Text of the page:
Sports and Culture: Common Grounds Between Brazil and the U.S.

 

 Why do countries thrive in certain sports?


Why do some countries rack up dozens of Olympic medals while others only win a few? It's not just an issue of rich and poor, developed and underdeveloped, or government or other institutional backing for promising athletes. It's not even an issue of a "national will to win," because, while some countries place a higher value on winning than Americans, a cultural emphasis on winning does not always result in the intended outcome.
Cultural values, societal forces, and media all have an impact on international sporting performance. We may see this by comparing the United States and Brazil, two countries with continent-sized populations and various physical and ethnic backgrounds. Although each is the continent's largest economic power, they provide revealing contrasts in Olympic success: The United States won 104 medals at the 2012 London Summer Olympics, including 46 gold medals, compared to Brazil's 17 and 3.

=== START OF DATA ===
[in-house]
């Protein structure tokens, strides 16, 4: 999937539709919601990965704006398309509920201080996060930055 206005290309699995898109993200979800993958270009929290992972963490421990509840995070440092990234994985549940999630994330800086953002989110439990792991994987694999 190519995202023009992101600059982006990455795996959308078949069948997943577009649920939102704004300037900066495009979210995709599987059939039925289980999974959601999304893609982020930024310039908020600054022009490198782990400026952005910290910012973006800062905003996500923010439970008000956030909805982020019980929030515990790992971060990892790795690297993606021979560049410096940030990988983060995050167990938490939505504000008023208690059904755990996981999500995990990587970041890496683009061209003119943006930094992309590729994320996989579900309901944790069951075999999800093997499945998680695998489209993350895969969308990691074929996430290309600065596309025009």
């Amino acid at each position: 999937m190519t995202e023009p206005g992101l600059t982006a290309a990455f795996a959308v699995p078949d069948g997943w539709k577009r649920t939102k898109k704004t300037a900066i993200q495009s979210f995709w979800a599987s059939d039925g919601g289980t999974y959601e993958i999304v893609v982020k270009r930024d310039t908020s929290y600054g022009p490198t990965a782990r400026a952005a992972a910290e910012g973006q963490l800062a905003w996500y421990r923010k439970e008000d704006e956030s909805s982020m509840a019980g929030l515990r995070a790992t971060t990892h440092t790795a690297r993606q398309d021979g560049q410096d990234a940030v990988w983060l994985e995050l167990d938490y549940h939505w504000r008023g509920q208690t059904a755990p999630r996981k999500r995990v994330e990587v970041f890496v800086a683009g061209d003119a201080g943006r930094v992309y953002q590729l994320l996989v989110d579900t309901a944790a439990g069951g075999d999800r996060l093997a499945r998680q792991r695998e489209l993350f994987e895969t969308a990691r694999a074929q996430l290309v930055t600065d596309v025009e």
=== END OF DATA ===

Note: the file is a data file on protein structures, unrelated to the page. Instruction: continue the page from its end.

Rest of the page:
Americans' enthusiasm in sports has been sharpened throughout time by an ever-expanding media apparatus that produces a constant stream of games, matches, playoffs, championships, and analysis.
Cable and satellite television provide almost continual sports coverage, with packages for every major sport and season. The Super Bowl is a nationwide event.
The Olympic Games receive considerable coverage and draw large viewers. Brazilian television, in contrast, has historically provided less sports coverage, with no nationally televised annual event equivalent to the Super Bowl. The World (soccer) Cup, held every four years, is the only sporting event that continuously attracts large national crowds.
In international competition, a win by a Brazilian team or a nationally recognized individual athlete is thought to bring honor to the entire country, yet the Brazilian media is notoriously intolerant of losers. When the now-legendary swimmer Ricardo Prado swam for his silver medal in the finals of the 400 individual Medley (IM) during prime time on national TV in 1984, one news magazine wrote that "it was as though he was the country with a swimsuit on, jumping in the pool in a collective search for success" (Isto E 1984).

Prado's own sentiments were corroborated by the magazine: "When I was on the stands, I thought of just one thing: what they'll think of the result in Brazil."